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Counting on, counting back, using number lines, charts, etc., delays the memorization of math facts. Unless your child can quickly recall facts, he or she may find it difficult to learn more advanced math.

The strategies and tricks in this section are just some of many that can be used to help your child memorize and recall addition and subtraction facts.

The guidance and practice exercises in this section have been graciously provided by Susan Greenwald, MA Ed. and are taken from her *Two Plus Two is Not Five* workbook. Learn more about Susan Greenwald here and the three books she has written on teaching math facts.

This section introduces addition and subtraction facts with a number of easy-to-use tricks that can be used together with the practice activities, to help memorize basic facts. These tricks are listed below in pairs:

- Number +1 & Doubles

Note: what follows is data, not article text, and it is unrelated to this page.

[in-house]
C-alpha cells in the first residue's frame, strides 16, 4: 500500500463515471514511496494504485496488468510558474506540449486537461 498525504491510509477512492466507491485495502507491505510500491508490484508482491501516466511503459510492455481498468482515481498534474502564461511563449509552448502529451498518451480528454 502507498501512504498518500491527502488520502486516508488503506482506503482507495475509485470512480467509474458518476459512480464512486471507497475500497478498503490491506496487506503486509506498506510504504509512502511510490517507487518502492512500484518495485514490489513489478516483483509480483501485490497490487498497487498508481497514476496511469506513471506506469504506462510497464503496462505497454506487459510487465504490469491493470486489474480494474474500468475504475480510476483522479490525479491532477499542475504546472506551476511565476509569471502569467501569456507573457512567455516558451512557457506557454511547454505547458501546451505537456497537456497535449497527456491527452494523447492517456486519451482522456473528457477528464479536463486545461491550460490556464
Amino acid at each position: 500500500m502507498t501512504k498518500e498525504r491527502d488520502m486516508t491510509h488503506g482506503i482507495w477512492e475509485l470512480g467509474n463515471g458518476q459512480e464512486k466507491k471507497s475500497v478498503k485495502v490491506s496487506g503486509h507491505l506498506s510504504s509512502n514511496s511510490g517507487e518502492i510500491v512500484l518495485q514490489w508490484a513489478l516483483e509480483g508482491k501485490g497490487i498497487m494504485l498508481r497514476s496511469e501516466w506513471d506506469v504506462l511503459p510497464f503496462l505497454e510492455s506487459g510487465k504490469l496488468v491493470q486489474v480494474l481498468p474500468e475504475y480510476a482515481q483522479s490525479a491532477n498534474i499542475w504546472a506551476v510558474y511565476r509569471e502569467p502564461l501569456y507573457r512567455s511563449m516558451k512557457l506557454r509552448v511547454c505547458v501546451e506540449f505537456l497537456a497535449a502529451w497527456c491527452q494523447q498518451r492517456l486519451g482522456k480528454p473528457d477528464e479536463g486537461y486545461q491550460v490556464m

- Backwards 1 & Doubles
- Zero & Doubles
- Doubles Subtraction & Right Next To Each Other
- Doubles Subtraction & 2 Ladder

Follow these steps to help your child memorize basic addition and subtraction facts using the tricks from Susan Greenwald's *Two Plus Two Is Not Five* workbook.

- First, test to see which facts your child knows. Then record them. Create a chart (you can use this addition chart to help) and mark any facts that are already known.
- Teach each trick to your child and use counters (e.g. buttons) to model the trick making sure your child understands the concept behind the trick.
- Practice at least three times a week. Each trick begins with it's introduction. Work through these with your child and then allow them to try the practice activities.
- Encourage your child to use the trick's name. This will help with recalling the trick and the related facts.
- Notice how each trick is followed by practice activities that cover the trick as well as activities from previously learned tricks; All facts are reviewed as new ones are learned.
- Work at whatever speed suits your child.
- Use the Math Fact cards on a daily basis to review facts.

Note: Be sure your child can demonstrate the meaning of addition and subtraction before working on memorizing facts.

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